Having considered the issue of good arguable case by reference to each of the issues raised by the parties in relation to the question of whether MCS France was a party to the Guarantee and therefore the jurisdiction agreement contained within it, it seems to me to appropriate to step back and consider whether overall Canara has a good arguable case on whether or not MCS France was a party to that jurisdiction agreement. In this regard, I consider that it does. Even were I to be wrong on one of the issues considered above, the balance of the evidence supports the conclusion that MCS France is a party to the Guarantee and to the jurisdiction agreement contained within it. In circumstances, where the evidence establishes that Canara, MCS France and MCS UK have done business since 2014 on the basis that the Guarantee was binding on MCS France, it would be a surprising conclusion that there was no good arguable case that MCS France was a party to the jurisdiction agreement.

Interesting, if flimsy on the corporate carve-out issue.

Geert.

Pal v Damen. A haywire engagement with the consumer, contract section of Brussels Ia.

Pal v Damen & Anor [2022] EWHC 4697 (QB) is another application (compare Clarke v Kalecinski) of Brussels Ia’s consumer section to cosmetic surgery contracts. Respectfully, the analysis is a botched job.

Claims are both in contract and in tort, as is usual in this type of litigation. Jurisdiction on the basis of the consumer title against the Belgium-based surgeon is undisputed, as is the lack of jurisdiction under Article 7(2)’s tort gateway against the clinic where the surgery was performed, locus damni (direct damage, CJEU Marinari) and locus delicti commissi both being in Belgium. The core question is whether there is a contract between surgeon and /or the clinic and the patient, and whether this is a consumer contract.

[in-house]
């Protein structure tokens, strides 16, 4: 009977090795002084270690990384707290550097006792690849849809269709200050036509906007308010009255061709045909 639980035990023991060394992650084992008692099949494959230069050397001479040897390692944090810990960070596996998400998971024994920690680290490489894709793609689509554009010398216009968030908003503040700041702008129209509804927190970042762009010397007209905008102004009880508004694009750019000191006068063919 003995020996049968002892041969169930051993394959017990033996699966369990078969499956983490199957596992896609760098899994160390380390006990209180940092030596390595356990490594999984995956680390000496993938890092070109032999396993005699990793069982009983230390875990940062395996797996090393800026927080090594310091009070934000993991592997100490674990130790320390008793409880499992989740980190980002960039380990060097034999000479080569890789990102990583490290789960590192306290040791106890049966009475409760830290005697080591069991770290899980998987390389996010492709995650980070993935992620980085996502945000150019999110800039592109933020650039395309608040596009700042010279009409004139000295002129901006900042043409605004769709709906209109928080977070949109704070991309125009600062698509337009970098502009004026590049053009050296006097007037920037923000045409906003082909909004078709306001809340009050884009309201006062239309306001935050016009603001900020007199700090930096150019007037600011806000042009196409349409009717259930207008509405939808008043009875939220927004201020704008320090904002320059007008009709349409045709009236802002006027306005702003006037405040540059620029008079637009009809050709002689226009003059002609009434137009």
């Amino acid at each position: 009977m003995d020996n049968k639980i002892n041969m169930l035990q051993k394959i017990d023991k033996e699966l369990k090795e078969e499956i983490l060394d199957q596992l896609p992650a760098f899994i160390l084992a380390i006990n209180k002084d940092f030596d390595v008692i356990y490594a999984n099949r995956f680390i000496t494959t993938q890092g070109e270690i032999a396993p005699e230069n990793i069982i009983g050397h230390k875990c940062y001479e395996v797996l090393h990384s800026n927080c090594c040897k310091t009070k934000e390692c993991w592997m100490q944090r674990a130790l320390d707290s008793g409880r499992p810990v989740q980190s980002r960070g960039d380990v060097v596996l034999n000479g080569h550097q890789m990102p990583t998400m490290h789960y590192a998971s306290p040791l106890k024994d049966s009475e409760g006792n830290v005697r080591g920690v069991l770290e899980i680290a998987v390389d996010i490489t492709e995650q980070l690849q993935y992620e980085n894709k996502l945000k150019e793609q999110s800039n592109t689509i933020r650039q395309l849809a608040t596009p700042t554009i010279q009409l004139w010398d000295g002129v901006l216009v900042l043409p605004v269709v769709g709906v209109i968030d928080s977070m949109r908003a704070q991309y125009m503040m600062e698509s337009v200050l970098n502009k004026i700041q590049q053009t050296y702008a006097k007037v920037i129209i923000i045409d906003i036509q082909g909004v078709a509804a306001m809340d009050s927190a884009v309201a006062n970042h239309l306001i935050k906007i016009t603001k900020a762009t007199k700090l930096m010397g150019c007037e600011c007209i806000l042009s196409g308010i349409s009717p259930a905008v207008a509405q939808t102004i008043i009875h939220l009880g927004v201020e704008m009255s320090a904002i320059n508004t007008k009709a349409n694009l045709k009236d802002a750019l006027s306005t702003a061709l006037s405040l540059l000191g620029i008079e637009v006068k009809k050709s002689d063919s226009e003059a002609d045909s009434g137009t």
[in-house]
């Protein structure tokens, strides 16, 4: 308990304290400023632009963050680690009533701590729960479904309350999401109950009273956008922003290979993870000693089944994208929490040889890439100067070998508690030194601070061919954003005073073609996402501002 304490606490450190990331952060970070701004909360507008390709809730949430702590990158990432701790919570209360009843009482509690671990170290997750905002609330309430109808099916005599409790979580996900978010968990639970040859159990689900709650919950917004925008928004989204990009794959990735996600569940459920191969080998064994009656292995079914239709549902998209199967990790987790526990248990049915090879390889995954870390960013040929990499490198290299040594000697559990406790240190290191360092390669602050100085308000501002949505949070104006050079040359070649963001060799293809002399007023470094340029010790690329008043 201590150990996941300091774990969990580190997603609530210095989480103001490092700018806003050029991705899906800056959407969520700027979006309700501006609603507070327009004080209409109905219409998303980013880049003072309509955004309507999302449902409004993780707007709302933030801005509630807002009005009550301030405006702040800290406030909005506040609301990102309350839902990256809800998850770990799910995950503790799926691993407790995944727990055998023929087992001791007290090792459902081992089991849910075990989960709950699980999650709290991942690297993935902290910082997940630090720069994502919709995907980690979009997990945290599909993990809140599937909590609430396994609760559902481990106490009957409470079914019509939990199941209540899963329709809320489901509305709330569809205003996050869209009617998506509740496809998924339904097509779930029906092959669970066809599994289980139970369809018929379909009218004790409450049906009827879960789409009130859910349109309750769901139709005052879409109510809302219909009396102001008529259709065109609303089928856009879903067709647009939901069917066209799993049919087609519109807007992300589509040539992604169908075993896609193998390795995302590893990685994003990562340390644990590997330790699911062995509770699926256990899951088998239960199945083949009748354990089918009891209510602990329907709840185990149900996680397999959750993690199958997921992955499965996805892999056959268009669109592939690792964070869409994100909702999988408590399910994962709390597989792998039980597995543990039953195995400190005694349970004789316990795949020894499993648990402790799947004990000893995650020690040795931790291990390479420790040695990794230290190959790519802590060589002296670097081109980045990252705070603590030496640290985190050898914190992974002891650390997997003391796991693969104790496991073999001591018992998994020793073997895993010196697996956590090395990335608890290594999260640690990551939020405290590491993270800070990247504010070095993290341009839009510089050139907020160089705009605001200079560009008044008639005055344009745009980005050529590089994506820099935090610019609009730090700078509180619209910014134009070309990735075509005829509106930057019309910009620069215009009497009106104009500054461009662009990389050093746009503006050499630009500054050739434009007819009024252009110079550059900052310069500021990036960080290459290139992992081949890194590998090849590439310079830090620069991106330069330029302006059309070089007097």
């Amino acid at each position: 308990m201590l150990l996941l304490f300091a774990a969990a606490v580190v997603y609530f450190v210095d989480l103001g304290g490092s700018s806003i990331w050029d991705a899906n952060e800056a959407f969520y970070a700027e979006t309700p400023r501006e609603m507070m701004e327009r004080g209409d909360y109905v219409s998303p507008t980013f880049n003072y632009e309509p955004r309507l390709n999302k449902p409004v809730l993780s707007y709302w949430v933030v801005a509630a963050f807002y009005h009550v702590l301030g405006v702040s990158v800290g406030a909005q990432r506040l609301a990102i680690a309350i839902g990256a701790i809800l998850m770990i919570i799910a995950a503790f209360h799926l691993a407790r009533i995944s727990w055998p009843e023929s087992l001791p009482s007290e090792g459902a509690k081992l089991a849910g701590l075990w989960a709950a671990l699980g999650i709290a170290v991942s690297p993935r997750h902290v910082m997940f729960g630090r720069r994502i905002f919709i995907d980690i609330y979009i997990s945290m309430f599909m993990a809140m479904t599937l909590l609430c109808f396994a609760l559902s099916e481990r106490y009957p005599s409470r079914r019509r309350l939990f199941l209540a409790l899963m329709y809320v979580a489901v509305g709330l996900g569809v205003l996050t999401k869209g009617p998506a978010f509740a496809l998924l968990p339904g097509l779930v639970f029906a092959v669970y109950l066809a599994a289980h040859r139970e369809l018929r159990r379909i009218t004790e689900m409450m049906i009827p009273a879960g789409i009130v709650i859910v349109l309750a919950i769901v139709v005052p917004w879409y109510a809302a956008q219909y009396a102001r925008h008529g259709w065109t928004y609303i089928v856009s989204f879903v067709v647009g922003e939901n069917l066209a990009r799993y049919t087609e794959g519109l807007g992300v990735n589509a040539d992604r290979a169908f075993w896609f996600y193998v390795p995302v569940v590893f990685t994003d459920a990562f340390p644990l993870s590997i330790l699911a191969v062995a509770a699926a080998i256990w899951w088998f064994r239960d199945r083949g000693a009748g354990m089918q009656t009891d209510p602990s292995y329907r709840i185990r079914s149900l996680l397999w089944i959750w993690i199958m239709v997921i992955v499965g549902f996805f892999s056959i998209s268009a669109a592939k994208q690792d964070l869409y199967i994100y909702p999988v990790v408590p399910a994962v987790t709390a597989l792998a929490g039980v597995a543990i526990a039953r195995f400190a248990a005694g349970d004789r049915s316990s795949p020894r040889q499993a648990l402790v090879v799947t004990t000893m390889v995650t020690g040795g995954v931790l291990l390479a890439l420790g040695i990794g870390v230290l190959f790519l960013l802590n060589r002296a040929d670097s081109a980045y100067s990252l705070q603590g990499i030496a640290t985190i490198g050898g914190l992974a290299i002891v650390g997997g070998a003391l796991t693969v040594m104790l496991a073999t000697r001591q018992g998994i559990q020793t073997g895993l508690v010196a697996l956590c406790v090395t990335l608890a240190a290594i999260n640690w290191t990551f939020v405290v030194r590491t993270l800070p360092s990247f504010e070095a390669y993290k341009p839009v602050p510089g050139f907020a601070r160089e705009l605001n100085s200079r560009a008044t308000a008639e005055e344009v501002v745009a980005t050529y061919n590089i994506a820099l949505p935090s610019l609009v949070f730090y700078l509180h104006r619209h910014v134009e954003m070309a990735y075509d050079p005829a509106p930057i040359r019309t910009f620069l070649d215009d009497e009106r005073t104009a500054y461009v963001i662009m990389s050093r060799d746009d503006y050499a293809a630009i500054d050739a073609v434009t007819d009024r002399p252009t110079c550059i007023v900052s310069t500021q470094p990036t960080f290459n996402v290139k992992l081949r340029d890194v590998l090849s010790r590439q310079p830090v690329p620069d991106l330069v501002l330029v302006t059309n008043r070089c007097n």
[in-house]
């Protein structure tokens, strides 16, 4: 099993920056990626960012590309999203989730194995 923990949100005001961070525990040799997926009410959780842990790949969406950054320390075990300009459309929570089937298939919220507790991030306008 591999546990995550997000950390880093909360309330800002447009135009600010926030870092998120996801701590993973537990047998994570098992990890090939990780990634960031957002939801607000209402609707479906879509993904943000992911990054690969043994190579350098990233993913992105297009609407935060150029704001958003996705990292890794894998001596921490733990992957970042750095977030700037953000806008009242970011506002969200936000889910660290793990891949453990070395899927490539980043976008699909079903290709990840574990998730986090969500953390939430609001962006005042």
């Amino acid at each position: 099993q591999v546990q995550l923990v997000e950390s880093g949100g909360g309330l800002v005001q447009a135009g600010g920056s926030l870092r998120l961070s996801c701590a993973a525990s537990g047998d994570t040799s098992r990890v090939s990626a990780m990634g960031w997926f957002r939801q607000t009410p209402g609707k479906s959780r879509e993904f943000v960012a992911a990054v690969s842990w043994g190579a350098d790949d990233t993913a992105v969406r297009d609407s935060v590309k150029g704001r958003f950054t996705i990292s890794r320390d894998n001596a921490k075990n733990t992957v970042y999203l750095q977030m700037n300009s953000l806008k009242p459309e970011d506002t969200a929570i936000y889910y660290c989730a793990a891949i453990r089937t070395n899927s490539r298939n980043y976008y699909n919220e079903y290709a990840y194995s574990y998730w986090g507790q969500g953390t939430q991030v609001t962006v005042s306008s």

The second question needs to be determined first. The clinic essentially provides the hardware for the surgeon, but also ensures patient flow via its website http://www.wellnesskliniek.com which without a doubt meets with the  CJEU Pammer /Alpenhof criteria and therefore ‘directs its activities’ towards the UK. Its general terms and conditions, of which it is somewhat disputed that claimant ticked the relevant box, state ia that the clinic ‘is not party to the treatment agreement between the physician and the patient.’ 

The  expert evidence [25] ff centres around Belgian law. Expert for one of the defendants is their Belgian counsel, and Cook M dismisses his report [55] as not meeting relevant CPR requirements on expert evidence. On the basis of the remaining evidence, the judge finds [59]